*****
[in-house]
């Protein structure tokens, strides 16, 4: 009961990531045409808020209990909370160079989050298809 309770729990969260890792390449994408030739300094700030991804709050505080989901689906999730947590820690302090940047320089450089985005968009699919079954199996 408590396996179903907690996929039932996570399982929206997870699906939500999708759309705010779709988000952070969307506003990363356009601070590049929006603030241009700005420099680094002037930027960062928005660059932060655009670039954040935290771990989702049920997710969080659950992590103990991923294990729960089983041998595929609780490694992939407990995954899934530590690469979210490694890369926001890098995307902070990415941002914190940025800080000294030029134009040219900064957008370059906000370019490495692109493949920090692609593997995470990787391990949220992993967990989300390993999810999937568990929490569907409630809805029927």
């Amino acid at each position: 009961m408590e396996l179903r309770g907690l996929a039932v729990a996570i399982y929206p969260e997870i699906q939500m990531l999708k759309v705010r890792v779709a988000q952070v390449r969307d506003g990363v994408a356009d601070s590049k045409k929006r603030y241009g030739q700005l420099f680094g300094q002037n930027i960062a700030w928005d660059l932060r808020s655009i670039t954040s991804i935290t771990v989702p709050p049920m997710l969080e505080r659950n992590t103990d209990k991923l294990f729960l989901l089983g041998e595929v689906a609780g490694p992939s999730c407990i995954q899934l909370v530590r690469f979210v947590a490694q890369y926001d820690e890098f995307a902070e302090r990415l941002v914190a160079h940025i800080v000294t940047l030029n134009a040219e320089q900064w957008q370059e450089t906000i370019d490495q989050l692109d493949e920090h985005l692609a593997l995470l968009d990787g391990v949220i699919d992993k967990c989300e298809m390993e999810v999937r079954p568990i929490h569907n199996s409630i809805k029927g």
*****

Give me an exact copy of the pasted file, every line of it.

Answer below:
[in-house]
């Protein structure tokens, strides 16, 4: 009961990531045409808020209990909370160079989050298809 309770729990969260890792390449994408030739300094700030991804709050505080989901689906999730947590820690302090940047320089450089985005968009699919079954199996 408590396996179903907690996929039932996570399982929206997870699906939500999708759309705010779709988000952070969307506003990363356009601070590049929006603030241009700005420099680094002037930027960062928005660059932060655009670039954040935290771990989702049920997710969080659950992590103990991923294990729960089983041998595929609780490694992939407990995954899934530590690469979210490694890369926001890098995307902070990415941002914190940025800080000294030029134009040219900064957008370059906000370019490495692109493949920090692609593997995470990787391990949220992993967990989300390993999810999937568990929490569907409630809805029927």
């Amino acid at each position: 009961m408590e396996l179903r309770g907690l996929a039932v729990a996570i399982y929206p969260e997870i699906q939500m990531l999708k759309v705010r890792v779709a988000q952070v390449r969307d506003g990363v994408a356009d601070s590049k045409k929006r603030y241009g030739q700005l420099f680094g300094q002037n930027i960062a700030w928005d660059l932060r808020s655009i670039t954040s991804i935290t771990v989702p709050p049920m997710l969080e505080r659950n992590t103990d209990k991923l294990f729960l989901l089983g041998e595929v689906a609780g490694p992939s999730c407990i995954q899934l909370v530590r690469f979210v947590a490694q890369y926001d820690e890098f995307a902070e302090r990415l941002v914190a160079h940025i800080v000294t940047l030029n134009a040219e320089q900064w957008q370059e450089t906000i370019d490495q989050l692109d493949e920090h985005l692609a593997l995470l968009d990787g391990v949220i699919d992993k967990c989300e298809m390993e999810v999937r079954p568990i929490h569907n199996s409630i809805k029927g």